Metta World Peace was forced to miss the Lakers’ contest in Brooklyn on Tuesday, thanks to the one-game suspension the league handed down for his subtle punch to Brandon Knight during the team’s win over the Pistons on Sunday.
At the time of the incident, however, the referees only assessed World Peace with a flagrant foul — no flagrant-two and an ejection, and this was after the officials reviewed the play multiple times at the scorer’s table via replay.
Lakers head coach Mike D’Antoni said on Tuesday he believes the suspension came as a result of some of the things World Peace has done in the past.
From Dave McMenamin of ESPNLosAngeles:
“I’m sure that goes into it,” D’Antoni said when asked if he felt that World Peace’s history of on-court transgressions led to the suspension. “I think from their philosophy or policy that everything goes into it. They look at the player, they look at who did it and past experiences and they go over it like that.”
To me, there was no question that the shot to the face delivered by World Peace — however gentle — was intentional.
Anytime a player like World Peace gets into a skirmish, situation, or altercation with a player of the opposing team, they try to do things that on the surface may seem innocent, but in reality are meant to escalate the situation and cause the opposing player to lose it.
A shot to the face certainly falls into that category, and I’m not sure the league needed to look much further than that into World Peace’s past to feel confident in handing down that suspension.
LeBron James will reportedly star in Space Jam 2.
Space Jam 3? Jeremy Lin already claimed the top role in a very, um, strange video.
Did LeBron James lead the Lakers to NBA titles in 2012 and 2013?
If you haven’t already gotten your fix of laughing at children, here’s a kid who guessed that happened:
The question, as you surely know, is who are the Miami Heat?
The Warriors signed Kevin Durant.
The Celtics claimed they finished second for the superstar free agent.
And the bronze medal goes to…
Doc Rivers on The Vertical Podcast with Woj, as transcribed by CSN Bay Area:
And we were in it. We were in the Top 3 at the very end
We asked a simple question, and the first question I asked was, ‘Are we in the Top 3?’ And they said ‘Yes.’ So that made us feel good. My next question was, ‘Are we in the Top 2?’ And we had made the decision if they say ‘No’ then we go, if they say ‘Yes’ we stay. And they said ‘No.’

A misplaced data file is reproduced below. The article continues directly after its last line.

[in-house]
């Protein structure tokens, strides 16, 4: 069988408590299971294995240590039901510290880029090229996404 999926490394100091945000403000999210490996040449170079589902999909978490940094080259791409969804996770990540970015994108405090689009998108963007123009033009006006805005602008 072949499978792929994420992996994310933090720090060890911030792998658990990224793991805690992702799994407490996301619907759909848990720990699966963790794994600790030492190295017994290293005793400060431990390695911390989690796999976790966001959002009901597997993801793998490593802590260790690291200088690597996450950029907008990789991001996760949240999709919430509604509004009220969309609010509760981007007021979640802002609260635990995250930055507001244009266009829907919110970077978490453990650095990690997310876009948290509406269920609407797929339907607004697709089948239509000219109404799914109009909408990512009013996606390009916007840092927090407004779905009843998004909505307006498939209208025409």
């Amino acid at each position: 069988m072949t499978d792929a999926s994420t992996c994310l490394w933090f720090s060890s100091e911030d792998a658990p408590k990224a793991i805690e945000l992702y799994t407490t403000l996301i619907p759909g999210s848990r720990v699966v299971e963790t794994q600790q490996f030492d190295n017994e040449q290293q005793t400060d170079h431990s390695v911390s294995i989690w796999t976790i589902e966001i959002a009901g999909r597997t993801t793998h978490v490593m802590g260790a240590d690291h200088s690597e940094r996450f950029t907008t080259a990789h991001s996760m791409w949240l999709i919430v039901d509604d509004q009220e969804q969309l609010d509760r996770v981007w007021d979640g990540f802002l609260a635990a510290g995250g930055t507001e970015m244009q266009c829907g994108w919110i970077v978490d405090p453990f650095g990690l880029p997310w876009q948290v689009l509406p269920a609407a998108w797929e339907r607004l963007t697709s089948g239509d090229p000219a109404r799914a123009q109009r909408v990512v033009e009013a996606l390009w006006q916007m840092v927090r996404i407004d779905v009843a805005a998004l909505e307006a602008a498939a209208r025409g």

This is all obviously quite silly. It mostly matters only where Durant plays, not where he came closer to playing. Golden State won. Everyone else lost.
But teams are fighting for perception, trying to send a message to the next superstar free that they’re a legitimate destination.
I just have a hard time believing the Clippers were actually third and ahead of re-signing with the Thunder. The Clippers didn’t have enough cap space to keep Chris Paul, Blake Griffin and DeAndre Jordan and give Durant a max contract.
I believe Durant could’ve told the Clippers they ranked third because he liked their pitch and the statement was largely superficial. But if it actually came down to it, would Durant have taken a reduced salary or joined a team depleted by losing one of its stars? Those were the only two options for picking the Clippers.
I have my doubts, but at least Rivers has a narrative he can sell. And sell it he will.
A Malawian newspaper, writing about Michael Jordan’s statement on race, used the Crying Jordan photo accompany the article.
How did that happen?
A page designer who didn’t understand the meme? A joke never fixed before printing? A staff-wide ignorance of the photo’s cultural relevance?
Justin Block of The Huffington Post:
As it turns out, the newspaper is called The Nation, or The Malawi Nation. When reached for comment on Thursday afternoon, The Nation Senior News Analyst Joy Ndovi stated that using the Michael Jordan Crying meme was intentional, and said Sports Editor Garry Chirwa picked the photo.
Chirwa told us that when he read the story, he felt that the emotions packed within Jordan’s quote, “I could no longer keep silent,” were represented in the Michael Jordan Crying meme.
“I just imagined him crying,” Chirwa wrote via WhatsApp.
Ndovi echoed Chirwa’s sentiments:
The article on Jordan reacting to the violence in U.S. was just the perfect one for the meme to be used. It depicts the emotional state of the former NBA star. Though it might seem unconventional, what other photo could be more suitable than the infamous Crying Jordan meme?
I can think of a few.